“The littlest thing in the world can turn into the biggest benefit for someone else. I wish we could do even more. It’s just too important to let these men and women know we appreciate everything they’re doing for us. I’m still that green suiter at heart,” says Button.

“We seek these things out more than them coming to us. They’re far too humble to do that,” he says.

Inside Orbis Flying Eye Hospital

In addition to its Crestron Eagles initiative, Crestron also teamed up with Orbis International, a nonprofit humanitarian organization that works in developing countries, to fight blindness, installing more than $300,000 in AV and automation on Orbis’ Flying Eye Hospital.

The aircraft trains eye care professionals across the globe and is equipped with medical equipment to help patient who need immediate eye care, traveling to underserved areas to treat patients at risk of losing their sight, while also offering local doctors the chance to be trained from the plane.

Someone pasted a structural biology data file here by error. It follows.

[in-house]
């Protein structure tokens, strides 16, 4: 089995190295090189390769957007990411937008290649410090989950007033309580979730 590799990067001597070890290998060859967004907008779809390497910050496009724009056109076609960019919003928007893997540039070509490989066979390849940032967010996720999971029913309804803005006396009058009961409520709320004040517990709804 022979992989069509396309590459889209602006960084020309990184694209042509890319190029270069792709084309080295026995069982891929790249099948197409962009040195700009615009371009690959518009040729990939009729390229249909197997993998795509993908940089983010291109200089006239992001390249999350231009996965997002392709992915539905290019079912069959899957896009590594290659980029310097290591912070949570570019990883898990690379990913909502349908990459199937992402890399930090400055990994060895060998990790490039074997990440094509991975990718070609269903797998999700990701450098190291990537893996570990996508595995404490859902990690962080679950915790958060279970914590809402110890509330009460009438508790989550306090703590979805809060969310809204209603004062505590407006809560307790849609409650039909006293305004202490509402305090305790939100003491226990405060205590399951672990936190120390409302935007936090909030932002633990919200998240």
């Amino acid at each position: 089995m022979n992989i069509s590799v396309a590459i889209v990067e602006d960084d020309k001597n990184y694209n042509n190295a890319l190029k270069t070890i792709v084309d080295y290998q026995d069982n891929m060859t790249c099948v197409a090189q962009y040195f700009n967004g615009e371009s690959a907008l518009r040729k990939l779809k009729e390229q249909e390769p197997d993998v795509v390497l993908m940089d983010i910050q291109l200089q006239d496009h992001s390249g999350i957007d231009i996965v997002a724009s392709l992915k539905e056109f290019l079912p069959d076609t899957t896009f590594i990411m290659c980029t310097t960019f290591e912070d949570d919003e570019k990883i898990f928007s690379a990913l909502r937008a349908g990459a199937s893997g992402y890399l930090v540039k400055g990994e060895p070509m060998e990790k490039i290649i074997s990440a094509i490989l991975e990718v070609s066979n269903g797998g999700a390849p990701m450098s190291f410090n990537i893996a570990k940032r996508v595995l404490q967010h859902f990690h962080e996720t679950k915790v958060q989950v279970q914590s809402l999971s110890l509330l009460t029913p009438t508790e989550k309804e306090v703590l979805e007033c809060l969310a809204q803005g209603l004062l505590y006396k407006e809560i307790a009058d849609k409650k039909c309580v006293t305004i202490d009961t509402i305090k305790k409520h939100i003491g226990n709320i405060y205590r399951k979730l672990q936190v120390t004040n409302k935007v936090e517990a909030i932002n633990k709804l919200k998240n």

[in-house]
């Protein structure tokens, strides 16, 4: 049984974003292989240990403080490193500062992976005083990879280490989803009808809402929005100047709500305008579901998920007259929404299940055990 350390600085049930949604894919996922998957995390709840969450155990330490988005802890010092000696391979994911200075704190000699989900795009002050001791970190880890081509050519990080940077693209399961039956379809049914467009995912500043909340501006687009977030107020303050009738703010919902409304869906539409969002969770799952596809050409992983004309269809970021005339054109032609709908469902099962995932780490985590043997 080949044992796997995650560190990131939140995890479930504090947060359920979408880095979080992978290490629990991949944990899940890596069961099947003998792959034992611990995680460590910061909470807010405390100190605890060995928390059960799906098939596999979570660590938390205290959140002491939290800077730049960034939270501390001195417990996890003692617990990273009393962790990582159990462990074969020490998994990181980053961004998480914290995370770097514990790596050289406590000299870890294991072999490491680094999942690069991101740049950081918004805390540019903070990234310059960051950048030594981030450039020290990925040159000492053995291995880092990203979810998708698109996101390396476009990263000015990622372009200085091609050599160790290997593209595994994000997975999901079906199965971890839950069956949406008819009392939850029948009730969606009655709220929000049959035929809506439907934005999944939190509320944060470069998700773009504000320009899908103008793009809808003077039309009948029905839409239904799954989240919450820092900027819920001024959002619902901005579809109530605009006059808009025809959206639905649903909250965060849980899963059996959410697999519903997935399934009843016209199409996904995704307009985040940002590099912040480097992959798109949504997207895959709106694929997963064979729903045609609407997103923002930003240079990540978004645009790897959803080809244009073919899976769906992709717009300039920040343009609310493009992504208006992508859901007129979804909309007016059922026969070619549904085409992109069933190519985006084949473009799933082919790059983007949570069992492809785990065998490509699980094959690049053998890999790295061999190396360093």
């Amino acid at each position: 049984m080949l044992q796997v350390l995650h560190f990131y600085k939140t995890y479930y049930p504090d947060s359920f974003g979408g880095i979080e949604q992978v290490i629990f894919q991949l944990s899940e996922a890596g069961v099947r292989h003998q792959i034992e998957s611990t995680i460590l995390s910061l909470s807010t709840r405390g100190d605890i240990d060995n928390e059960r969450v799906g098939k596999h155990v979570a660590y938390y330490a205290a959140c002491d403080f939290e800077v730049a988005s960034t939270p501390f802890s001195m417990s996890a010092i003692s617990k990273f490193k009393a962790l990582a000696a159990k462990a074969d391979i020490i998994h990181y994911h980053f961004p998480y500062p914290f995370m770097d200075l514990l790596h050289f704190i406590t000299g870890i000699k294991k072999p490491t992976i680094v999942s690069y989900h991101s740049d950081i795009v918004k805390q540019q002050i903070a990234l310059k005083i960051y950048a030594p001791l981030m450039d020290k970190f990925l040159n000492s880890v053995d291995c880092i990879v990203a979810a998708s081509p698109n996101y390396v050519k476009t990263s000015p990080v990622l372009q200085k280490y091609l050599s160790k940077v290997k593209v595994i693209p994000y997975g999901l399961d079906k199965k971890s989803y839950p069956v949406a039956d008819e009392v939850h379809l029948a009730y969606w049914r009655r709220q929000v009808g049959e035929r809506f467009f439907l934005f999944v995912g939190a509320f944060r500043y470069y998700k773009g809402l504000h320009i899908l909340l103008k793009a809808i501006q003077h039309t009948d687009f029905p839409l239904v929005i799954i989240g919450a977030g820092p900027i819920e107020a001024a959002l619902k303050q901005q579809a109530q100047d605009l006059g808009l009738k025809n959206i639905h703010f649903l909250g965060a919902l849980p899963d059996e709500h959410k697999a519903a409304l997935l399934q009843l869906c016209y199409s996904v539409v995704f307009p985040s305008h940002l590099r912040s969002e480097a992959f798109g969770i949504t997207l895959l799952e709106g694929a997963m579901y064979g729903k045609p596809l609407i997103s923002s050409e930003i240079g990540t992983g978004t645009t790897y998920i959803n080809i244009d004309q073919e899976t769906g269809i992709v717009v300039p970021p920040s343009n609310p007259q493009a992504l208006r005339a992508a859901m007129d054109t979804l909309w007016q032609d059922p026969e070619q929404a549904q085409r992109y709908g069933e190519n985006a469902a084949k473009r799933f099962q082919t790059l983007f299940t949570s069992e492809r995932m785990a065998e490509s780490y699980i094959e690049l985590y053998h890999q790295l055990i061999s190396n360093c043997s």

The mobile teaching hospital features an onboard ophthalmic training center, which hosts a 46-seat classroom, full surgical suite, operating theater, laser treatment room, communications center, recovery room, and audiovisual/IT room.

“By equipping the Orbis training facilities with our latest technologies, we are helping them to train more doctors and save more patients,” says Button. “Crestron is truly helping to make a difference.”

Crestron Stories: Orbis from Crestron Electronics, Inc. on Vimeo.

Coming next Monday: The next installment in our Connected to the Community series. If you know about an AV or IT company doing something good, email executive editor Craig MacCormack at [email protected].